Thursday, August 6, 2009

Wednesday email from Zach

It was so nice to get this email!

I’ll keep you posted, but there may be a picture of me on the USMC website soon. There was a guy from Combat Camera testing out his new night vision camera on one of our flights. He got some pretty cool pictures of us.

Dinner was good the other night. Sundays we get ice cream (which doesn’t last very long in this heat) and usually steak and seafood. The flights here are long but I’m pretty much in the swing of things now. I’m not half falling asleep by the time we land at the crack of day!

The flight crews work about a fourteen-hour day, and maintainers about twelve hours a day. I go to work in the afternoon when the sun is high and it’s halfway up the sky the next morning by the time I get to sleep.

The days pass quickly though, since every day seems the same…it’s like the movie Groundhog Day.

More folks moved in yesterday. It’s going to be nuts around here until everyone gets settled in and in a routine.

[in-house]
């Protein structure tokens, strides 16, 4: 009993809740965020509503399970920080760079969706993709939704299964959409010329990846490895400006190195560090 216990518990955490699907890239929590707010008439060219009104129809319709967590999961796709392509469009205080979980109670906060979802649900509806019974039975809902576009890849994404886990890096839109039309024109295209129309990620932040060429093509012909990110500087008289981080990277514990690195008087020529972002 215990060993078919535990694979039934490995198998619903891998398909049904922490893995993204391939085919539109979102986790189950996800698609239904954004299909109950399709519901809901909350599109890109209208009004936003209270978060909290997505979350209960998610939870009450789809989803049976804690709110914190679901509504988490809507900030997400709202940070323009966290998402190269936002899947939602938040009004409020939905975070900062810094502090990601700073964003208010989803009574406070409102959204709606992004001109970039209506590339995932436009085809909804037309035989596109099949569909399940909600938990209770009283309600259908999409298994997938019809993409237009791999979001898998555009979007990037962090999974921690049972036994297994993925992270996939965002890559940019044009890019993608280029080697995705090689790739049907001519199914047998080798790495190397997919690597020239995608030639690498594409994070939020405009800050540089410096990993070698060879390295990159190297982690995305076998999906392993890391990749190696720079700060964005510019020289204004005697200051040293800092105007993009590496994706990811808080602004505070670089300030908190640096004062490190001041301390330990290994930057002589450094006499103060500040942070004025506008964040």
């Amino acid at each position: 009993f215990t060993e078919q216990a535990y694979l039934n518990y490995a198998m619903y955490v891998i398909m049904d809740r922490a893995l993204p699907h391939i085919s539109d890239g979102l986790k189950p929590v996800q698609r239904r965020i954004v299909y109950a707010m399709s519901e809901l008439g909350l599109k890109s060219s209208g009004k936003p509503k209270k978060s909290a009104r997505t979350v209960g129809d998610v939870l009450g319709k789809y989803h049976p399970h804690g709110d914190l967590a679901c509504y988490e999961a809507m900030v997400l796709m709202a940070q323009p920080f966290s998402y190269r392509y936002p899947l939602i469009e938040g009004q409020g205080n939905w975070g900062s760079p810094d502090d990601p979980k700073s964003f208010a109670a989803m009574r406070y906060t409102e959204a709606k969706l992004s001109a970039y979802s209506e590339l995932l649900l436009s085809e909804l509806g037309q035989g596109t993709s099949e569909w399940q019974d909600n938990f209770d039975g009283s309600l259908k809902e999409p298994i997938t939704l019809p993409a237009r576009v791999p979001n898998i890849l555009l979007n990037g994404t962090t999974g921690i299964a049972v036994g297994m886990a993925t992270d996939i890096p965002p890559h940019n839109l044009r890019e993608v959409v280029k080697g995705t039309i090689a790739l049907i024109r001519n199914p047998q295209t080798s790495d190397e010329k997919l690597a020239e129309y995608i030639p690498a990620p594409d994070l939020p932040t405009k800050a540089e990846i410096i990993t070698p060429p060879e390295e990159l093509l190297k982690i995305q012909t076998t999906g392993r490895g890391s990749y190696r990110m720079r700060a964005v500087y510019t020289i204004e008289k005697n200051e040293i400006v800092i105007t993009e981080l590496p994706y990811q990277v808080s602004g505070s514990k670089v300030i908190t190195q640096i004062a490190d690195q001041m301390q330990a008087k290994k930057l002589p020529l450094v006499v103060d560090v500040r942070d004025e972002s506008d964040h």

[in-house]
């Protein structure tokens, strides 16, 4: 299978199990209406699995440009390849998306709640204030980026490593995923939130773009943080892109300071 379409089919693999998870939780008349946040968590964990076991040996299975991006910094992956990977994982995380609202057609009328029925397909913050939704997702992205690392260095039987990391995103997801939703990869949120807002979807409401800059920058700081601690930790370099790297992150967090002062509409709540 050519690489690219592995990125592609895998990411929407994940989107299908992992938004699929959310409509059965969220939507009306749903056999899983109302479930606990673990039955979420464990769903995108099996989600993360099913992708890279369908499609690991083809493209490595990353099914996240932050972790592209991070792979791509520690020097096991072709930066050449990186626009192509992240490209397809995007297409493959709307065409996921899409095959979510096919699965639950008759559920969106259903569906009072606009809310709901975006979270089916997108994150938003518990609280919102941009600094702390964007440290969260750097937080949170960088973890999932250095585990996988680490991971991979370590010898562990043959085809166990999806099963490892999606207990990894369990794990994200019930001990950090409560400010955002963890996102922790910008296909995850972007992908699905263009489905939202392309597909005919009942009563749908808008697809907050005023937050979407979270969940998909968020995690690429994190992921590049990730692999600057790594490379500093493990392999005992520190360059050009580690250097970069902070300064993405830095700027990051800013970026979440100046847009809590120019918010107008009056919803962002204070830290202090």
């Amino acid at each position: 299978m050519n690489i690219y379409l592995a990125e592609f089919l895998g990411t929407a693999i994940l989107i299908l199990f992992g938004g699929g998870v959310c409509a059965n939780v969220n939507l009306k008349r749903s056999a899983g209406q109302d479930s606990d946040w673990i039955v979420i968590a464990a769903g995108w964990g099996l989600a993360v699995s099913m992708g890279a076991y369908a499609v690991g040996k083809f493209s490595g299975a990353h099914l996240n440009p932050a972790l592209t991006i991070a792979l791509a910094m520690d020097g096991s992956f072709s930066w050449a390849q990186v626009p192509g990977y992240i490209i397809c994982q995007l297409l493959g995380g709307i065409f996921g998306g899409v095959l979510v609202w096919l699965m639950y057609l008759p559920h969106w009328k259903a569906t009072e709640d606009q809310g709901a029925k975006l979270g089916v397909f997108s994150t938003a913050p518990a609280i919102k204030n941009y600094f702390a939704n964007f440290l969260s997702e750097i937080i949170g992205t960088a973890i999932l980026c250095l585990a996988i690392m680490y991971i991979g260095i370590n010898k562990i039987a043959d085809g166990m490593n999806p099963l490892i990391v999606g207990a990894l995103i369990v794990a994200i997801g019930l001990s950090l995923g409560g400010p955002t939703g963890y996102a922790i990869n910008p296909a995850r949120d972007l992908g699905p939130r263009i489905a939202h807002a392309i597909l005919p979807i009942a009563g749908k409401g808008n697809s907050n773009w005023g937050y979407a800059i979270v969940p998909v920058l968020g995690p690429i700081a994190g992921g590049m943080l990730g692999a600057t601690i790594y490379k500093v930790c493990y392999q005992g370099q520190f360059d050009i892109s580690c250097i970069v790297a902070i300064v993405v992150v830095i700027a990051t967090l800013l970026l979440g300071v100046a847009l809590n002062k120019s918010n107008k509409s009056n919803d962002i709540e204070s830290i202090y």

I’ve spend the last few days putting together a brief for my guys about what to expect and how things are run out here flight-wise. I catch a lot of grief from maintainers since I’ve moved up to operations because they think I don’t work. They don't really know what I do behind the scenes and how much of my time it occupies. It's okay. The experience I get managing this program will be a benefit in the real world. They also don’t spend seven hours a day in the back of the plane :-)

Everything’s going well, though. Thanks for getting that coffee and stuff, that will be way better than sugar-filled energy drinks. Give Riley a pet for me and tell everyone I said hi, and that I love you all,


Courtney relays that his predictions were correct: unloading the massive baggage that was needed to support their squadron was a huge job. Getting to work was hard because the buses were tied up with shuttling people from the airfield to their tents and bunks. And it will be meetings, and training them in the new procedures at an extremely rapid pace, and flying right away, and them getting adjusted to the heat and where to eat and how to get to much, but it will, I'm sure, very neatly and quickly resolve itself, and in a day or so the whole squadron will be running the operation well. And the folks leaving can go home to a well-deserved rest.

And to welcome the new guys, the A/C broke, so everyone got to enjoy the 130 degree heat right off. Oh, and the phones went out.

Thanks for checking in,

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